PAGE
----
Grillmaster Reveals The Most Common Mistakes You're Making While Grilling Sirloins

Melissa Cookston, a seven-time world barbecue champion and owner of Memphis BBQ Company, wants you to wait before you grill. This cookbook author and former judge on Netflix's "The American Barbecue Showdown" has some advice for those cooking over charcoal. It's a rule she calls "Not yet, wait a minute!" Cookston explains to Mashed, "If using charcoal, let it 'ash over' before grilling. Also, set up a 'two-zone' fire, meaning most of your fuel is on one side of the grill. This gives you a bit of landing zone should you have a flare-up." Chances are that lacking patience is one of the biggest mistakes you can make when you grill. As it turns out, timing really matters, and Cookston has some additional advice for home grill cooks.  

The world barbecue champion says a make-it-or-break-it moment for grilling is "seasoning and bringing the meat up to temperature." Cookston highlights another area when time matters: "I season my steaks at least 30 minutes before cooking, then leave them on a kitchen counter (lightly covered) to come up to room temperature." She says that if you cook steaks that have come right out of the fridge, you'll likely end up with an overdone exterior and undercooked interior. "This may make for a memorable steak, but it won't be a good memory," she adds.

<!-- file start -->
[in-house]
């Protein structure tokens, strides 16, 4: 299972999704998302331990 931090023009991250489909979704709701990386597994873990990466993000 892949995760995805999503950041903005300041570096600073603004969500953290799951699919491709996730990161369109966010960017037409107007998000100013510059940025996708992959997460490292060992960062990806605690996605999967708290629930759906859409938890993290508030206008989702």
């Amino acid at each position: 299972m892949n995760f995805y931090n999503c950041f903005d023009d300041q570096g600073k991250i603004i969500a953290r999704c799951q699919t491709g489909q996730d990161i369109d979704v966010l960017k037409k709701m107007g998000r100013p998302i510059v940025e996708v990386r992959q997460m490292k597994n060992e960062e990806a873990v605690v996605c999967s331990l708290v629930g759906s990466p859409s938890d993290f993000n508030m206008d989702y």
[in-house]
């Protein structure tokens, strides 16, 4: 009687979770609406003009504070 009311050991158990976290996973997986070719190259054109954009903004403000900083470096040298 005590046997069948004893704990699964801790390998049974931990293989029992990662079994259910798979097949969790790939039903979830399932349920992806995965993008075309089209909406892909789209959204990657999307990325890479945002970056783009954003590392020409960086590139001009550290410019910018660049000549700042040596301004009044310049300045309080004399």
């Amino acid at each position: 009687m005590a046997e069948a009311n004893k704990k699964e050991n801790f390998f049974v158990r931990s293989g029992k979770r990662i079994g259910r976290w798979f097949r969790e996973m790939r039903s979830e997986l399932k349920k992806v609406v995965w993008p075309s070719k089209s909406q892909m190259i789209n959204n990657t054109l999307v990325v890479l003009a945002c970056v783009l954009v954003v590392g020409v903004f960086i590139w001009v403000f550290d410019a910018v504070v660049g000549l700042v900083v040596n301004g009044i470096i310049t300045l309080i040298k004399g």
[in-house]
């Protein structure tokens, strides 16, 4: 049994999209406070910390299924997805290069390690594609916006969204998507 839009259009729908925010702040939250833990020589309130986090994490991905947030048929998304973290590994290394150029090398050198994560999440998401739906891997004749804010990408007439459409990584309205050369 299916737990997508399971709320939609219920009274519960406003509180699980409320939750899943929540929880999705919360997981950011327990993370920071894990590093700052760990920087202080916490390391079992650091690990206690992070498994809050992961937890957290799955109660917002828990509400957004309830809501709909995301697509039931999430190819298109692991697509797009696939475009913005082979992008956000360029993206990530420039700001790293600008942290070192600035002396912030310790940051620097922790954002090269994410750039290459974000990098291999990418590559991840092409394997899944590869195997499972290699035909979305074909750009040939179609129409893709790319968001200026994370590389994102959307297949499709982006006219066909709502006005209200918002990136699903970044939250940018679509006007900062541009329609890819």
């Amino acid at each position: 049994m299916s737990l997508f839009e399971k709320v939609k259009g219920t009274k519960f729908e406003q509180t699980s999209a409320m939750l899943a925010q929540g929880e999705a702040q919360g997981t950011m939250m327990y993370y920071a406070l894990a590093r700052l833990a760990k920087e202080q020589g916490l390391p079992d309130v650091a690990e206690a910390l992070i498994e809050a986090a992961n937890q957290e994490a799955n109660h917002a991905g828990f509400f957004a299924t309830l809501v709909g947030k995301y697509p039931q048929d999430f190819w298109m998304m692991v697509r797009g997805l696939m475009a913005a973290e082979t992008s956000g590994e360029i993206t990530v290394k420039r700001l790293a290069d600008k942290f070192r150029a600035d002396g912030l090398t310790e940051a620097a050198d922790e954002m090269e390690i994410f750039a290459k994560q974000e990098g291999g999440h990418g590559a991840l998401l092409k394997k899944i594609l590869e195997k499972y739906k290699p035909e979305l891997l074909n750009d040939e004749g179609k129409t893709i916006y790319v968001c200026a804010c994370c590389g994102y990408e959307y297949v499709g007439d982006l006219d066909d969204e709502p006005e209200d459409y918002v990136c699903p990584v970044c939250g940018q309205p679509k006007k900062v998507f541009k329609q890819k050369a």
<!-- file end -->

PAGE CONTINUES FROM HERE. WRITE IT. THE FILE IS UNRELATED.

When it comes to grilling up some unforgettable sirloins, not monitoring the temperature of your steak is another common pitfall.

A meat thermometer eliminates the guessing game

Melissa Cookston may be a barbecue expert, but she also isn't afraid to use the tools that can help her get the job done right. For example, she shares a tip to avoid overcooking. She says everyone should be using a meat thermometer. Cookston explains to Mashed, "I use my MEATER, because I can monitor it from my phone instead of standing over a hot grill. I also can input my desired temp, and the MEATER will alert me when the steaks are ready (with a built-in "rest" time.) Nice!"

In addition to this essential tool, you may also want to use a blade tenderizer. Cookston says, "Sirloins have a great beefy flavor but are more 'toothsome' than some steaks. Invest in a 48 blade tenderizer." The pitmaster explains how ways these work: "They're fairly inexpensive and will help steaks (or chops, or anything really) cook faster and have a better mouthfeel. I season my sirloins, then run the tenderizer on both sides. This will help push some of the seasonings into the steaks."

We want to explore all the mouthfeels of all the steaks now, but we shouldn't forget Cookston's last tip. "Tenderized steaks will cook about 20% faster than non-tenderized ones, so bear that in mind," she says.